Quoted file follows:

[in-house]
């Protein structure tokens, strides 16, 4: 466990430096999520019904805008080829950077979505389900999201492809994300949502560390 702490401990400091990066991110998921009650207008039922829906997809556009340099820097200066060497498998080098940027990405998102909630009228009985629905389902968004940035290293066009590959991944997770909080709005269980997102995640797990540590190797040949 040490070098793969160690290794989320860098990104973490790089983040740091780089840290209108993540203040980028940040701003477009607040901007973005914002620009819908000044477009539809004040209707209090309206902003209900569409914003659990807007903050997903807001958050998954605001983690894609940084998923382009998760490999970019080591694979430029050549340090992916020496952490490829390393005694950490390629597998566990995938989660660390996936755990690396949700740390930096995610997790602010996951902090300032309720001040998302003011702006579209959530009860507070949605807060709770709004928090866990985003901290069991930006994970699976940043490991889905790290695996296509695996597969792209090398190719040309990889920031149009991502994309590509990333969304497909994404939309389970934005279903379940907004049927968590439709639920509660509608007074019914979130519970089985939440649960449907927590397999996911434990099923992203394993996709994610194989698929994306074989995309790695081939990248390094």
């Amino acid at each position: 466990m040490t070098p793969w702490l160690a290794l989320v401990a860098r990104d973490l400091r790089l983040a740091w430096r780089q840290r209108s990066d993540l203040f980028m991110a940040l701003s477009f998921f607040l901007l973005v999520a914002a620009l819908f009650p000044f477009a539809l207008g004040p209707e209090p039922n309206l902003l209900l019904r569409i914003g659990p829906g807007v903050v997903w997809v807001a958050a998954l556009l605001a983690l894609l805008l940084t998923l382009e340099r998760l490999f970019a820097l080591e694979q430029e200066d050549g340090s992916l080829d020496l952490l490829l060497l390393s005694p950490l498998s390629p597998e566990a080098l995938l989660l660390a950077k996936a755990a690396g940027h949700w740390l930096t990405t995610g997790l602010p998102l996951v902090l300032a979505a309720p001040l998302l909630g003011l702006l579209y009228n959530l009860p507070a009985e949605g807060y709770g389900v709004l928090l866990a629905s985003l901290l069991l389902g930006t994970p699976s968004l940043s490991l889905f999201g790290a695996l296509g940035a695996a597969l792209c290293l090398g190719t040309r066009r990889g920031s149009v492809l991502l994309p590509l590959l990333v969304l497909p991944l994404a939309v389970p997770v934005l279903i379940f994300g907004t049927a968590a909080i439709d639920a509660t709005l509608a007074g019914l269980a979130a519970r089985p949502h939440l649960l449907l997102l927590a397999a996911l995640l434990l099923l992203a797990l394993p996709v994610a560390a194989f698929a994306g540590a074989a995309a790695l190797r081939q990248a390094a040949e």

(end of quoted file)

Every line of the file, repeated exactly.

[in-house]
């Protein structure tokens, strides 16, 4: 466990430096999520019904805008080829950077979505389900999201492809994300949502560390 702490401990400091990066991110998921009650207008039922829906997809556009340099820097200066060497498998080098940027990405998102909630009228009985629905389902968004940035290293066009590959991944997770909080709005269980997102995640797990540590190797040949 040490070098793969160690290794989320860098990104973490790089983040740091780089840290209108993540203040980028940040701003477009607040901007973005914002620009819908000044477009539809004040209707209090309206902003209900569409914003659990807007903050997903807001958050998954605001983690894609940084998923382009998760490999970019080591694979430029050549340090992916020496952490490829390393005694950490390629597998566990995938989660660390996936755990690396949700740390930096995610997790602010996951902090300032309720001040998302003011702006579209959530009860507070949605807060709770709004928090866990985003901290069991930006994970699976940043490991889905790290695996296509695996597969792209090398190719040309990889920031149009991502994309590509990333969304497909994404939309389970934005279903379940907004049927968590439709639920509660509608007074019914979130519970089985939440649960449907927590397999996911434990099923992203394993996709994610194989698929994306074989995309790695081939990248390094």
């Amino acid at each position: 466990m040490t070098p793969w702490l160690a290794l989320v401990a860098r990104d973490l400091r790089l983040a740091w430096r780089q840290r209108s990066d993540l203040f980028m991110a940040l701003s477009f998921f607040l901007l973005v999520a914002a620009l819908f009650p000044f477009a539809l207008g004040p209707e209090p039922n309206l902003l209900l019904r569409i914003g659990p829906g807007v903050v997903w997809v807001a958050a998954l556009l605001a983690l894609l805008l940084t998923l382009e340099r998760l490999f970019a820097l080591e694979q430029e200066d050549g340090s992916l080829d020496l952490l490829l060497l390393s005694p950490l498998s390629p597998e566990a080098l995938l989660l660390a950077k996936a755990a690396g940027h949700w740390l930096t990405t995610g997790l602010p998102l996951v902090l300032a979505a309720p001040l998302l909630g003011l702006l579209y009228n959530l009860p507070a009985e949605g807060y709770g389900v709004l928090l866990a629905s985003l901290l069991l389902g930006t994970p699976s968004l940043s490991l889905f999201g790290a695996l296509g940035a695996a597969l792209c290293l090398g190719t040309r066009r990889g920031s149009v492809l991502l994309p590509l590959l990333v969304l497909p991944l994404a939309v389970p997770v934005l279903i379940f994300g907004t049927a968590a909080i439709d639920a509660t709005l509608a007074g019914l269980a979130a519970r089985p949502h939440l649960l449907l997102l927590a397999a996911l995640l434990l099923l992203a797990l394993p996709v994610a560390a194989f698929a994306g540590a074989a995309a790695l190797r081939q990248a390094a040949e």